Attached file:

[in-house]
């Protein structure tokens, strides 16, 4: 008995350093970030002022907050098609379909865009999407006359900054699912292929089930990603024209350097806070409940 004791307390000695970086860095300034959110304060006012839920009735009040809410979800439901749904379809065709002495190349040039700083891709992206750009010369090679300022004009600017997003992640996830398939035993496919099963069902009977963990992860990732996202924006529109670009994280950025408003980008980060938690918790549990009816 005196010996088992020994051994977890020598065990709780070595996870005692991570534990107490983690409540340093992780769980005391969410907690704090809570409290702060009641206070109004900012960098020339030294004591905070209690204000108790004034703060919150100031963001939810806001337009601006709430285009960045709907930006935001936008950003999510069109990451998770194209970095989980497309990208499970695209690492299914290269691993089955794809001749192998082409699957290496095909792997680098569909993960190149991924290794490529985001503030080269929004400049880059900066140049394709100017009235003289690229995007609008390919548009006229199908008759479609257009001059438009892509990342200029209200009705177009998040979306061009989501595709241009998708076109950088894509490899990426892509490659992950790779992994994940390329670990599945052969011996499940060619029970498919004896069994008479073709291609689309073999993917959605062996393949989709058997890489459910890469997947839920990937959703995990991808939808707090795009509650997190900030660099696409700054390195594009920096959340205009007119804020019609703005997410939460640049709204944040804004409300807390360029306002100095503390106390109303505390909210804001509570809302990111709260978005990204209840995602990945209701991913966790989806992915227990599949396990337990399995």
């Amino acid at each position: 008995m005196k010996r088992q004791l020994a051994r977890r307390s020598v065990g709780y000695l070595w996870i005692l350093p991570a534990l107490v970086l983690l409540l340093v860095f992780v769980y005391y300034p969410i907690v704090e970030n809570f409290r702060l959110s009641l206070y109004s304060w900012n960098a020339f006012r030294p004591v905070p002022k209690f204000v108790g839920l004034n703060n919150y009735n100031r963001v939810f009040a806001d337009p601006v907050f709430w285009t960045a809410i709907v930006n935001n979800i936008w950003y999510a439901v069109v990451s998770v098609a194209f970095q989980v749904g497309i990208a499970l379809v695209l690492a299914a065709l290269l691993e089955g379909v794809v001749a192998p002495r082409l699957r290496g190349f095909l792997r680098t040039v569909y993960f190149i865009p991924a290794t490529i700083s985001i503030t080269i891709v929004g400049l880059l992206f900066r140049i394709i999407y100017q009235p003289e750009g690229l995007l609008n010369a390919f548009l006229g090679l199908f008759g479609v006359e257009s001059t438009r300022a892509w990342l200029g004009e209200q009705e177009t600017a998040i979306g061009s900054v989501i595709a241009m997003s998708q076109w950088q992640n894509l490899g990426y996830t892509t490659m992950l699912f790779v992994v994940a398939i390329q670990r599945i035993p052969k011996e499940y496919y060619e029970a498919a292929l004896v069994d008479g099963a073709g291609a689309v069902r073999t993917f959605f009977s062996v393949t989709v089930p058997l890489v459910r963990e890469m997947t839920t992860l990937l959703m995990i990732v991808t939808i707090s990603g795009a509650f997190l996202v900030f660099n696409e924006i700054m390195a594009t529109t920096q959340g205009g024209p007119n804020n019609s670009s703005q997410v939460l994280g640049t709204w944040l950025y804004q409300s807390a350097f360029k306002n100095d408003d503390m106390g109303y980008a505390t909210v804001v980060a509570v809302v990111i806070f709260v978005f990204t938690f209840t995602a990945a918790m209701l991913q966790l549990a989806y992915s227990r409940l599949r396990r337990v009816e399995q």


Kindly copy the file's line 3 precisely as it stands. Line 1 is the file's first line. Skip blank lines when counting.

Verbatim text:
């Amino acid at each position: 008995m005196k010996r088992q004791l020994a051994r977890r307390s020598v065990g709780y000695l070595w996870i005692l350093p991570a534990l107490v970086l983690l409540l340093v860095f992780v769980y005391y300034p969410i907690v704090e970030n809570f409290r702060l959110s009641l206070y109004s304060w900012n960098a020339f006012r030294p004591v905070p002022k209690f204000v108790g839920l004034n703060n919150y009735n100031r963001v939810f009040a806001d337009p601006v907050f709430w285009t960045a809410i709907v930006n935001n979800i936008w950003y999510a439901v069109v990451s998770v098609a194209f970095q989980v749904g497309i990208a499970l379809v695209l690492a299914a065709l290269l691993e089955g379909v794809v001749a192998p002495r082409l699957r290496g190349f095909l792997r680098t040039v569909y993960f190149i865009p991924a290794t490529i700083s985001i503030t080269i891709v929004g400049l880059l992206f900066r140049i394709i999407y100017q009235p003289e750009g690229l995007l609008n010369a390919f548009l006229g090679l199908f008759g479609v006359e257009s001059t438009r300022a892509w990342l200029g004009e209200q009705e177009t600017a998040i979306g061009s900054v989501i595709a241009m997003s998708q076109w950088q992640n894509l490899g990426y996830t892509t490659m992950l699912f790779v992994v994940a398939i390329q670990r599945i035993p052969k011996e499940y496919y060619e029970a498919a292929l004896v069994d008479g099963a073709g291609a689309v069902r073999t993917f959605f009977s062996v393949t989709v089930p058997l890489v459910r963990e890469m997947t839920t992860l990937l959703m995990i990732v991808t939808i707090s990603g795009a509650f997190l996202v900030f660099n696409e924006i700054m390195a594009t529109t920096q959340g205009g024209p007119n804020n019609s670009s703005q997410v939460l994280g640049t709204w944040l950025y804004q409300s807390a350097f360029k306002n100095d408003d503390m106390g109303y980008a505390t909210v804001v980060a509570v809302v990111i806070f709260v978005f990204t938690f209840t995602a990945a918790m209701l991913q966790l549990a989806y992915s227990r409940l599949r396990r337990v009816e399995q």